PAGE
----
THERE once lived in Japan a rat and his wife, folk of noble race, who had one beautiful daughter. They were exceedingly proud of her charms, and dreamed, as parents will, of the grand marriage she was sure to make in time. Proud of his pure rodent blood, the father saw no son-in-law more to be desired than a young rat of ancient lineage, whose attentions to his daughter were very marked. This match, however, brilliant as it was, seemed not to the mother’s taste. Like many people who think themselves made out of special clay, she had a very poor opinion of her own kind, and was ambitious for an alliance with the highest circles. To the stars! was her motto, she always said, and really, when one has a daughter of incomparable beauty, one may well hope for an equally incomparable son-in-law.
“Address yourself to the sun at once, then,” cried the impatient father one day; “there is nothing above him, surely.”
“Quite so; I had already thought of it,” she answered, “and since you, too, are in sympathy with the idea, we will make our call to-morrow.”
So, on the following morning the proud father and the haughty mother-rat went together to present their lovely daughter to the orb of day.
“Lord Sun,” said the mother, “let me present our only daughter, who is so beautiful that there is nothing like her in the whole world. Naturally we desire a son-in-law as wonderful as she, and, as you see, we have come to you first of all.”
“Really,” said the sun, “I am extremely flattered by your proposal, but you do me too much honor; there is some one greater than I; it is the cloud. Look, if you do not believe.” … And at that moment the cloud arrived, and with one waft of his folds extinguished the sun with all his golden rays.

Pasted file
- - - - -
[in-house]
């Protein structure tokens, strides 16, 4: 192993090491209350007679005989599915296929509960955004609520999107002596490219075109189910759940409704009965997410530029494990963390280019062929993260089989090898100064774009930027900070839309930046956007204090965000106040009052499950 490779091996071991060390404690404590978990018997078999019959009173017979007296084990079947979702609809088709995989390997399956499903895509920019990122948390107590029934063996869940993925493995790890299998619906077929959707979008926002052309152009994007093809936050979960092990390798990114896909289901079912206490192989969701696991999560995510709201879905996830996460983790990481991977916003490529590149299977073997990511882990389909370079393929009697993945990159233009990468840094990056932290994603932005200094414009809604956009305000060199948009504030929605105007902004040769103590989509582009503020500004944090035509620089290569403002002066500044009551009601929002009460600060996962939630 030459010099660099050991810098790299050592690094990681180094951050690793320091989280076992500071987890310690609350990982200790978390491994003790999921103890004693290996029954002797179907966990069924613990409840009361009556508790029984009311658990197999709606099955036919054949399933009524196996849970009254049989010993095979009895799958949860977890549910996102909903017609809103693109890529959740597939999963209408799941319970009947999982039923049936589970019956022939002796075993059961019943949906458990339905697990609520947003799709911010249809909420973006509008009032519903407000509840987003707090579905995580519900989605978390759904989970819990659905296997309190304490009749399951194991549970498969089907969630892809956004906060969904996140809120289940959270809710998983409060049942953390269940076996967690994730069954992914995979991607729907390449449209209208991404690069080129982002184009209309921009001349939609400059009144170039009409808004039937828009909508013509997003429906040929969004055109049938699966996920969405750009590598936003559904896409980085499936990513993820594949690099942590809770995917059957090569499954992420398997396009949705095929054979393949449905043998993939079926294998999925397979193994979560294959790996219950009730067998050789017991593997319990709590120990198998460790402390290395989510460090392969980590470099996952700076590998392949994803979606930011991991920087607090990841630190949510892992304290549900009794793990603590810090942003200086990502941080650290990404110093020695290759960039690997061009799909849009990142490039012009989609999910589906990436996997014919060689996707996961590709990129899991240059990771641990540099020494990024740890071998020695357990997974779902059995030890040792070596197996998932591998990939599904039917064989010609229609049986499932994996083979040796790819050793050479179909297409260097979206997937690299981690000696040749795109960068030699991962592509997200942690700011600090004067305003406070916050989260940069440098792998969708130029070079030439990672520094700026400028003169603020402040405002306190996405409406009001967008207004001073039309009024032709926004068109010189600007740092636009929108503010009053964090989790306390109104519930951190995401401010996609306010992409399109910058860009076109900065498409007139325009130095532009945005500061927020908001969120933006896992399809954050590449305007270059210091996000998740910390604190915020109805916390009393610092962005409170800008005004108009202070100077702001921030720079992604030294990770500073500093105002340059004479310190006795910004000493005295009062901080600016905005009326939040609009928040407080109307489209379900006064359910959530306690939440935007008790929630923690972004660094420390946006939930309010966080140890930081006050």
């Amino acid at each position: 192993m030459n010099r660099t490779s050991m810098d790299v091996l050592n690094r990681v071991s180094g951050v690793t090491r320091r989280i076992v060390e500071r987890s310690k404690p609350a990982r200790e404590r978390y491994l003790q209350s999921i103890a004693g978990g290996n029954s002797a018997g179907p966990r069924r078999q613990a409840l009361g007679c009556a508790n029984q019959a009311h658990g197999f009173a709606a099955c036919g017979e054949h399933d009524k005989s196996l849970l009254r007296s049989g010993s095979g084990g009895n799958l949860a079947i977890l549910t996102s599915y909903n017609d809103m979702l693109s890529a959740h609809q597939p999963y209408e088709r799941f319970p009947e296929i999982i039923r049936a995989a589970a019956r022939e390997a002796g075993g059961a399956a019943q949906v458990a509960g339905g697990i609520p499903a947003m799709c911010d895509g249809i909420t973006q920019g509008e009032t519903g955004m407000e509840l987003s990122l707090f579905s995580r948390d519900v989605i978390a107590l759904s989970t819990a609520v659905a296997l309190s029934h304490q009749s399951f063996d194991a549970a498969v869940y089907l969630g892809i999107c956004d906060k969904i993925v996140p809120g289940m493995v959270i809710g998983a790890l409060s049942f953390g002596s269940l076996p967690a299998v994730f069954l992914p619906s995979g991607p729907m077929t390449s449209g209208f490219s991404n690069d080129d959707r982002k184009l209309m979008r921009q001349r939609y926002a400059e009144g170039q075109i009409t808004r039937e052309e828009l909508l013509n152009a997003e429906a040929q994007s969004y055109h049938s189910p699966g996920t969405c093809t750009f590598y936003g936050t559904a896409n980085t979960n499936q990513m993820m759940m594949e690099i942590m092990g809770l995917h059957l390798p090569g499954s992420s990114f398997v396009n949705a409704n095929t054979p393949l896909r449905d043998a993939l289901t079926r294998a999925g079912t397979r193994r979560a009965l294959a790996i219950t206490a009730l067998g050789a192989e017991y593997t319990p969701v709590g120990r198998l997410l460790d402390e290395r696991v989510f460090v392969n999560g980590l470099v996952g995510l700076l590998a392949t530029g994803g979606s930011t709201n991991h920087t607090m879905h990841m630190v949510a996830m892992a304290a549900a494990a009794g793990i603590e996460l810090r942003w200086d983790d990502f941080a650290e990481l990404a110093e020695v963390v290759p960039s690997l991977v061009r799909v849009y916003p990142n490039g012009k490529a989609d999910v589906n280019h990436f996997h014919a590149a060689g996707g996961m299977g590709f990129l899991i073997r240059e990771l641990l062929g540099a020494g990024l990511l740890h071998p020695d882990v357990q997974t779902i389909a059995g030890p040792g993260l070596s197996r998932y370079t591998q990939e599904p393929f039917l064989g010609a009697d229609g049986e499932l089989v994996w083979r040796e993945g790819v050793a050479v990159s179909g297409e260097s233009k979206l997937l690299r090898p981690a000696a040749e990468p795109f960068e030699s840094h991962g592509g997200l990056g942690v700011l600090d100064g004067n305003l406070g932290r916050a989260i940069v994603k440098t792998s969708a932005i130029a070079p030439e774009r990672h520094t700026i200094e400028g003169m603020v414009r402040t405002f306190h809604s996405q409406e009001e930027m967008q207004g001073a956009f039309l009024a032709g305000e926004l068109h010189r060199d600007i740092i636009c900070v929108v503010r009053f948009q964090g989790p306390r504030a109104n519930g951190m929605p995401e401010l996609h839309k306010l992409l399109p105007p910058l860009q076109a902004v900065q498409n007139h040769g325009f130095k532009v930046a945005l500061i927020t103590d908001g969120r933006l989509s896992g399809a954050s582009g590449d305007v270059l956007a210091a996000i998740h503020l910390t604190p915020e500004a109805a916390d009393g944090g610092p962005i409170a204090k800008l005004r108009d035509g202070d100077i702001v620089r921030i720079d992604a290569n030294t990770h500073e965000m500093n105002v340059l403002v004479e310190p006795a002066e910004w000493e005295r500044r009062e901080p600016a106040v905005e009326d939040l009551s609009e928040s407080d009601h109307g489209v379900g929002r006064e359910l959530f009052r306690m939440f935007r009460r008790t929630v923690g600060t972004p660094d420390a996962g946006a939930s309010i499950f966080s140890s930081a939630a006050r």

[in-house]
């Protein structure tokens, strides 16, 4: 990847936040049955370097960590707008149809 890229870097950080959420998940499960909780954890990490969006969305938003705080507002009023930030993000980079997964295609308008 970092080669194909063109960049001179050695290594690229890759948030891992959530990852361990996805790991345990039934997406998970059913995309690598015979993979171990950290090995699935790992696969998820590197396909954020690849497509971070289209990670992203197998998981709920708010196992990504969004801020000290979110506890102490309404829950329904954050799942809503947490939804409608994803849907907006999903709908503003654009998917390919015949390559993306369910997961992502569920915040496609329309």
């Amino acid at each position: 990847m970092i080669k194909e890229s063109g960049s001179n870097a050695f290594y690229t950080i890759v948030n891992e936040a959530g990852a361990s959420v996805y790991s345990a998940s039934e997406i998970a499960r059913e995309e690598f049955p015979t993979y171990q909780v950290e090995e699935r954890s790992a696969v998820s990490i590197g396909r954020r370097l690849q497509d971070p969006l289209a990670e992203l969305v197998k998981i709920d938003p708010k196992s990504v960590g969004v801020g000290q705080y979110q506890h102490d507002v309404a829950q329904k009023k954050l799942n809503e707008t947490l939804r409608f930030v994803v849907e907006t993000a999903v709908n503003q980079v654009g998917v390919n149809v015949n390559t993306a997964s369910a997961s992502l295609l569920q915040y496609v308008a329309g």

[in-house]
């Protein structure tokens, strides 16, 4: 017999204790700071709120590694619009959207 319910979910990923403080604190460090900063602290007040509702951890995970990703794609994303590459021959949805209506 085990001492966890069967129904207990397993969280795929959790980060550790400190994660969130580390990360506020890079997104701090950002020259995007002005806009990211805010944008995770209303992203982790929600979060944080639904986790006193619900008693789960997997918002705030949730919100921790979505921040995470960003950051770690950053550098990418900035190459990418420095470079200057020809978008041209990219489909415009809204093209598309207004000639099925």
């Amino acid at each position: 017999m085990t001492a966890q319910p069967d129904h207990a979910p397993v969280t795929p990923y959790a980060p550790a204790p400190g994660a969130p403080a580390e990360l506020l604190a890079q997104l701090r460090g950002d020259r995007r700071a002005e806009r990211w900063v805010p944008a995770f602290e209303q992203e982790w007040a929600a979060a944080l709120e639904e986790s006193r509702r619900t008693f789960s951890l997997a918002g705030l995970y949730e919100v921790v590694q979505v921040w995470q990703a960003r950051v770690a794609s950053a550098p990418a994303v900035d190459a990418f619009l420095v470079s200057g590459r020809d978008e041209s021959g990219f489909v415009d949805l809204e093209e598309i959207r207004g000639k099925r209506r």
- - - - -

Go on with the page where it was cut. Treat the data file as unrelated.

“Very well; let us speak to the cloud, then,” said the mother-rat, not in the least disconcerted.
“Immensely honored, I am sure,” replied the cloud in his turn, “but you are again mistaken; there is some one greater than I; it is the wind. You shall see.”
At the same moment along came the wind, and with one blow swept the cloud out of sight, after which, overturning father, mother, and daughter, he tumbled with them, pell-mell, at the foot of an old wall.
“Quick, quick,” cried the mother-rat, struggling to her feet, “and let us repeat our compliments to the wind.”
“You’d better address yourself to the wall,” growled the wind roughly. “You see very well he is greater than I, for he stops me and makes me draw back.”
No sooner had she heard these words than mother-rat faced about and presented her daughter to the wall. Ah, but now the fair rat-maiden imitated the wind; she drew back also. He whom she really adored in her heart of hearts was the fascinating young rat who had paid his court to her so well. However, to please her mother, she had consented to wed the Sun, in spite of his blinding rays, or the cloud, in spite of his sulky look, even the wind, in spite of his brusque manner; but an old, broken wall! … No! death would be better a thousand times.
Fortunately the wall excused himself, like all the rest. “Certainly,” he said, “I can stop the wind, who can sweep away the cloud, who can cover up the Sun, but there is some one greater than I: it is the rat, who can pass through my body, and can even, if he chooses, reduce me to powder with his teeth. Believe me, you need seek no better son-in-law; greater than the rat, there is nothing in the world.”
“Do you hear that, wife, do you hear it?” cried father-rat in triumph. “Didn’t I always say so?”
“Quite true! you always did,” returned the mother-rat in wonder, and suddenly glowed with pride in her ancient name and lineage.
So they all three went home, very happy and contented, and on the morrow the lovely rat-maiden married her faithful rat-lover.